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Report: Sugar Taxes Have NO Impact On Obesity, Just Hurt The Poor

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Guy Bentley Research Associate, Reason Foundation
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Sugar taxes are totally ineffective in combating obesity, according to a new report from the United Kingdom’s Taxpayers’ Alliance (TPA).

The U.K. announced it would introduce a sugar tax back in March. Philadelphia, Penn., is in the middle of a furious debate over whether to slap a 1.5 cent per ounce tax on soda. (RELATED: Union Bosses Trade Blows Over Philly Soda Tax)

TPA urged the British government to drop the sugar tax in light of new research revealing it would hardly make a difference to people’s calorie consumption.

Mexico has had a tax on sugar-sweetened drinks since 2014, but the subsequent drop in soda consumption was “nothing compared to the drop in calories people needed to consume in order to not be obese.”

Using three studies, TPA estimates how much consumption of sugary products would drop if the tax had the same impact in Britain as it did in Mexico. The report finds British calorie intake would fall by just 4.6 calories.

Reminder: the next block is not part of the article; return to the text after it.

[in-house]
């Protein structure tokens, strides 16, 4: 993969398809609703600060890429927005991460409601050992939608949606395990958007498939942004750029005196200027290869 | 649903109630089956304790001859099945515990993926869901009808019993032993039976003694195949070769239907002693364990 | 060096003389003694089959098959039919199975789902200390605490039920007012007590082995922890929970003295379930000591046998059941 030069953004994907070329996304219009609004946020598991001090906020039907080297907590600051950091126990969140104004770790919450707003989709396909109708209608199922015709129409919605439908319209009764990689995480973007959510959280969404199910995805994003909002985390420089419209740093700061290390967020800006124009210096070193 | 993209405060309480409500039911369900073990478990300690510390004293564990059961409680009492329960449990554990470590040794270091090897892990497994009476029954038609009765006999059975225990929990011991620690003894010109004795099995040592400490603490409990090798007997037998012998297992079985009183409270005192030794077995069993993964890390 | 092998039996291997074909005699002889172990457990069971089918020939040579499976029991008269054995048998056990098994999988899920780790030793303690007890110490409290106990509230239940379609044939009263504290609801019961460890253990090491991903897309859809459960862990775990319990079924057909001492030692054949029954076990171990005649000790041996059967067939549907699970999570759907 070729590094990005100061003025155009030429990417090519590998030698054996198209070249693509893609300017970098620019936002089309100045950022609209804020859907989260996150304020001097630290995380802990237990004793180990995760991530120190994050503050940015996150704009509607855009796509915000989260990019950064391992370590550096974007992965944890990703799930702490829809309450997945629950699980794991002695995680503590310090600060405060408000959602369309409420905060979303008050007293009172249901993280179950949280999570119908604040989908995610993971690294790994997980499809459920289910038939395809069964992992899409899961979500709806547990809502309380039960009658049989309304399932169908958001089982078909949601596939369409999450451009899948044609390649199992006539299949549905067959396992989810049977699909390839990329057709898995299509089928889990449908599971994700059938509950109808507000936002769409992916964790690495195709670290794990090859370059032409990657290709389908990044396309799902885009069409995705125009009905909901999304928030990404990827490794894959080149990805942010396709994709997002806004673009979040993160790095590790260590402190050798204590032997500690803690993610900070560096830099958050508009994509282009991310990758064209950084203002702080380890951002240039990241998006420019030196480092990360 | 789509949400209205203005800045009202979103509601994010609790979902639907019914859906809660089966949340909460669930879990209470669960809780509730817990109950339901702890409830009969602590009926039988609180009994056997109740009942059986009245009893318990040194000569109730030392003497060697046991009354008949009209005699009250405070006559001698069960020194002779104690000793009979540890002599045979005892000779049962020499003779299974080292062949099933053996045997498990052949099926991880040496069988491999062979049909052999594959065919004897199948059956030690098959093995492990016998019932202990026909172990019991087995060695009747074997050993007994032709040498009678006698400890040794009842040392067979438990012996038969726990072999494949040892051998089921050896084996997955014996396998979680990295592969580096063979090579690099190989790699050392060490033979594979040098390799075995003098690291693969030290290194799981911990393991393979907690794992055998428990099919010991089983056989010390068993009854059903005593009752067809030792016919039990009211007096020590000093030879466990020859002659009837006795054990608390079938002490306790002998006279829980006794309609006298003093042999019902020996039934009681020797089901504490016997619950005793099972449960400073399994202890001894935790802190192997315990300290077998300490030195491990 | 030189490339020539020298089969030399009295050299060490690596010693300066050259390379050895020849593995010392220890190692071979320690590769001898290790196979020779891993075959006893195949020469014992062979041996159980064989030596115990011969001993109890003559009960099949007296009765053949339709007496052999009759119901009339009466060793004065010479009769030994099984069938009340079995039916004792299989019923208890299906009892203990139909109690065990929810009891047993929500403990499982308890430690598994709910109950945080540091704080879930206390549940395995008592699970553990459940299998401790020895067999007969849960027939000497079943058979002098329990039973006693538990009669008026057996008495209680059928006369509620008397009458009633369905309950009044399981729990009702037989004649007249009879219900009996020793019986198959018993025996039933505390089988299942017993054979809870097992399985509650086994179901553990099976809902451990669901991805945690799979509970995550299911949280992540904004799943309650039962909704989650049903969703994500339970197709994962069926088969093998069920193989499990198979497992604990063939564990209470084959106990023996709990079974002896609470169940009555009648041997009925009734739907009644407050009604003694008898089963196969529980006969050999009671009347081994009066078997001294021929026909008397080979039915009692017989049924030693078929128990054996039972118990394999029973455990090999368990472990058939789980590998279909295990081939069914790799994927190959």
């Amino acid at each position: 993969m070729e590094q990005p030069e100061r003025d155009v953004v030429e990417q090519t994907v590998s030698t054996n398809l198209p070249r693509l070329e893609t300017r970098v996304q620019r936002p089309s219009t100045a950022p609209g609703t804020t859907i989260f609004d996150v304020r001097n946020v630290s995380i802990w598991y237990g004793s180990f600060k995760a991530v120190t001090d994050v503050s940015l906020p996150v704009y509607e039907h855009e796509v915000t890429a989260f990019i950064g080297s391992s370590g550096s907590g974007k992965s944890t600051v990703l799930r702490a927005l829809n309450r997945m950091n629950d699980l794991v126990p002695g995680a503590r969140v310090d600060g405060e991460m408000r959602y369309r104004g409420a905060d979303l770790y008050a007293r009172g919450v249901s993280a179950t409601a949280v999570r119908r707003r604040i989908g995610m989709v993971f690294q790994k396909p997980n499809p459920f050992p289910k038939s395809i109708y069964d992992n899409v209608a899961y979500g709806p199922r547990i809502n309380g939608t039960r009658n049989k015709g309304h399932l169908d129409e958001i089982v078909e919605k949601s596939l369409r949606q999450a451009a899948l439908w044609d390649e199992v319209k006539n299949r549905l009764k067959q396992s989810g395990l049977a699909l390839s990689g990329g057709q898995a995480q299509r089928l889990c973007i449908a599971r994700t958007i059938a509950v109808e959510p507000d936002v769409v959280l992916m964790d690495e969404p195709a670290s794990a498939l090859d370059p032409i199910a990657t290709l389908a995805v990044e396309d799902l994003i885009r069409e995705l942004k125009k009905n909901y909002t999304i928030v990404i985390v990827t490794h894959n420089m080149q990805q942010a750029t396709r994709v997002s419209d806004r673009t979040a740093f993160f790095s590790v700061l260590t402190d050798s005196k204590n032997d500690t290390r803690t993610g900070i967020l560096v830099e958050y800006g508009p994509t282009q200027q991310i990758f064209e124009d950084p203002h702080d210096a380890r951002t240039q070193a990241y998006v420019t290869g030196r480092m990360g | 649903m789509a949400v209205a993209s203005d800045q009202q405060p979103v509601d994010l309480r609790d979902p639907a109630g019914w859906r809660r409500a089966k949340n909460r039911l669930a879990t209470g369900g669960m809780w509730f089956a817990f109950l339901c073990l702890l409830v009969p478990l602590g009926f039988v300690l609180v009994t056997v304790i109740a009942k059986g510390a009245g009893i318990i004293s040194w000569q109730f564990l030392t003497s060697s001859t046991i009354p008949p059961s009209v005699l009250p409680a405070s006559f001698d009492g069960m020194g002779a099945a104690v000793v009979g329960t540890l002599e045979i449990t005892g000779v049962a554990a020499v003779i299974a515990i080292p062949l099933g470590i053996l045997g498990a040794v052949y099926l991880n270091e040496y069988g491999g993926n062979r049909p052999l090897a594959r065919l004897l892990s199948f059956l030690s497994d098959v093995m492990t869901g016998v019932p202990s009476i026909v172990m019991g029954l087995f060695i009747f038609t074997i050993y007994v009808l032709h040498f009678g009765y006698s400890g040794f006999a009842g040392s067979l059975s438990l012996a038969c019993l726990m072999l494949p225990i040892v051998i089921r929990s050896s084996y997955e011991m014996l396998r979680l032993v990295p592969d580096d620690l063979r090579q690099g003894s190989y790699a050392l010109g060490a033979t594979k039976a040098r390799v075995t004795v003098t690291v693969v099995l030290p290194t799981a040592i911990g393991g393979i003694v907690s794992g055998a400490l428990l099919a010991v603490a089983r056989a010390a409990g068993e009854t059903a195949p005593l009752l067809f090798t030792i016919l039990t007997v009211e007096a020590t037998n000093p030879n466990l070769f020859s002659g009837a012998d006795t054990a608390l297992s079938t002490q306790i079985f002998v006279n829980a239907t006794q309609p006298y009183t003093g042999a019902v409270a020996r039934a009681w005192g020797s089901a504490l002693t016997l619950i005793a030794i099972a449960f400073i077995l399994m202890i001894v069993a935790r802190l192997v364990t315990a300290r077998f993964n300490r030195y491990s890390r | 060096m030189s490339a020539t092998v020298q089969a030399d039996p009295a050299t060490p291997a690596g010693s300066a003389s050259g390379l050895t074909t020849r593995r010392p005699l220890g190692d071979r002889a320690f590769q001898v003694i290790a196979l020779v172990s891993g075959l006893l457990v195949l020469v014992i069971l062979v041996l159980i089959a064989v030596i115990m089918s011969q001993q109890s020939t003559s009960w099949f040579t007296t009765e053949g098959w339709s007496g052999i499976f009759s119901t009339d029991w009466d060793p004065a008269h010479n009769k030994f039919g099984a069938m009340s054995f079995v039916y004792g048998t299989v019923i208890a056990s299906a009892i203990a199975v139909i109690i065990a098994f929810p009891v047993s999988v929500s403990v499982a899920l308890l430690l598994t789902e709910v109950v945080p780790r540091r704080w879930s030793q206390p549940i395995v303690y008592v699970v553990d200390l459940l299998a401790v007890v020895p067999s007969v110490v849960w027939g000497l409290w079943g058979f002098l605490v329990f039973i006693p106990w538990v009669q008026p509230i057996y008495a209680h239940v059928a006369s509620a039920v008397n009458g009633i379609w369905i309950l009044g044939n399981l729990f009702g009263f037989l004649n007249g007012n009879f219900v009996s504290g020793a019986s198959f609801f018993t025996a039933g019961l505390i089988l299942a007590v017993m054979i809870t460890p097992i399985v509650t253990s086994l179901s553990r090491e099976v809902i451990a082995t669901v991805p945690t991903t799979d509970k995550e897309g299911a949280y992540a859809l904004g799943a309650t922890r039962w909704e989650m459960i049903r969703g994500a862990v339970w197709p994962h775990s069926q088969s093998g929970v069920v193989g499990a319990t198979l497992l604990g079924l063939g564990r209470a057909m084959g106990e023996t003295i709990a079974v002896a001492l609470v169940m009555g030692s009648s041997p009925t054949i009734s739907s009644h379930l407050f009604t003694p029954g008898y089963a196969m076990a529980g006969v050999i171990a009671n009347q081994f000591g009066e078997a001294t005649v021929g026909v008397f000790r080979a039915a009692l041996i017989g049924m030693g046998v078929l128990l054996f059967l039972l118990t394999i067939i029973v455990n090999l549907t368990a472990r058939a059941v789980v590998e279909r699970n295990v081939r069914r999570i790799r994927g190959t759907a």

That’s equivalent to just 2.3 percent of a can of Heinz Tomato Soup and represents a fall of 0.18 percent of a man’s recommended daily calorie allowance and 0.23 percent of a woman’s recommended allowance.

“It is astonishing that the government is pressing ahead with this pernicious tax when the evidence clearly suggests that it will simply not affect consumption in any meaningful way,” said Jonathan Isaby, chief executive of TPA. (RELATED: Bernie Sanders Is Right, Soda Taxes Hit The Poor Hardest)

“As with any regressive tax, this will only raise living costs for hard-pressed families, already struggling with big tax bills. Politicians must look at the evidence and ignore the High Priests of the Nanny State in the public health lobby, and abolish the Sugar Tax before it is too late.”

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